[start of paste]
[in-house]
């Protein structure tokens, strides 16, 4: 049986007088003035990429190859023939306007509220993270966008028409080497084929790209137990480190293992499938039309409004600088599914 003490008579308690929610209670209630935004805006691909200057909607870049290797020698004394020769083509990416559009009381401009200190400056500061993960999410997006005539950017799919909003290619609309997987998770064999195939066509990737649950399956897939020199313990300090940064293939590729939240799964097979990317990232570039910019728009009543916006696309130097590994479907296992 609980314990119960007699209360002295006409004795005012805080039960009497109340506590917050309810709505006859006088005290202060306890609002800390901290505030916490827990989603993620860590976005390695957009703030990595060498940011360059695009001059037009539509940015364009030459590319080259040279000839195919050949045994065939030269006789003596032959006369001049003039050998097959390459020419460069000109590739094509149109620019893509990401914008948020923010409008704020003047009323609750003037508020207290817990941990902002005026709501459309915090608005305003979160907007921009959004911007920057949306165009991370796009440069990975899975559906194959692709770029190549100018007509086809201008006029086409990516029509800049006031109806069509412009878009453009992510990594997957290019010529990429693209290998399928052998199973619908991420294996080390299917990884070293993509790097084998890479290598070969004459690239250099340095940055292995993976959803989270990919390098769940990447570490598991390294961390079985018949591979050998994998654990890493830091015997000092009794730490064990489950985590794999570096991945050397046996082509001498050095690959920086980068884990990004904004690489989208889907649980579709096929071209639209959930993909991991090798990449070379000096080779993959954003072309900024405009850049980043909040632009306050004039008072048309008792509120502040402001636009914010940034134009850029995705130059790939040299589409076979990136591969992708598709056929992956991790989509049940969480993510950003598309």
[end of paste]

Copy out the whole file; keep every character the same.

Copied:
[in-house]
């Protein structure tokens, strides 16, 4: 049986007088003035990429190859023939306007509220993270966008028409080497084929790209137990480190293992499938039309409004600088599914 003490008579308690929610209670209630935004805006691909200057909607870049290797020698004394020769083509990416559009009381401009200190400056500061993960999410997006005539950017799919909003290619609309997987998770064999195939066509990737649950399956897939020199313990300090940064293939590729939240799964097979990317990232570039910019728009009543916006696309130097590994479907296992 609980314990119960007699209360002295006409004795005012805080039960009497109340506590917050309810709505006859006088005290202060306890609002800390901290505030916490827990989603993620860590976005390695957009703030990595060498940011360059695009001059037009539509940015364009030459590319080259040279000839195919050949045994065939030269006789003596032959006369001049003039050998097959390459020419460069000109590739094509149109620019893509990401914008948020923010409008704020003047009323609750003037508020207290817990941990902002005026709501459309915090608005305003979160907007921009959004911007920057949306165009991370796009440069990975899975559906194959692709770029190549100018007509086809201008006029086409990516029509800049006031109806069509412009878009453009992510990594997957290019010529990429693209290998399928052998199973619908991420294996080390299917990884070293993509790097084998890479290598070969004459690239250099340095940055292995993976959803989270990919390098769940990447570490598991390294961390079985018949591979050998994998654990890493830091015997000092009794730490064990489950985590794999570096991945050397046996082509001498050095690959920086980068884990990004904004690489989208889907649980579709096929071209639209959930993909991991090798990449070379000096080779993959954003072309900024405009850049980043909040632009306050004039008072048309008792509120502040402001636009914010940034134009850029995705130059790939040299589409076979990136591969992708598709056929992956991790989509049940969480993510950003598309």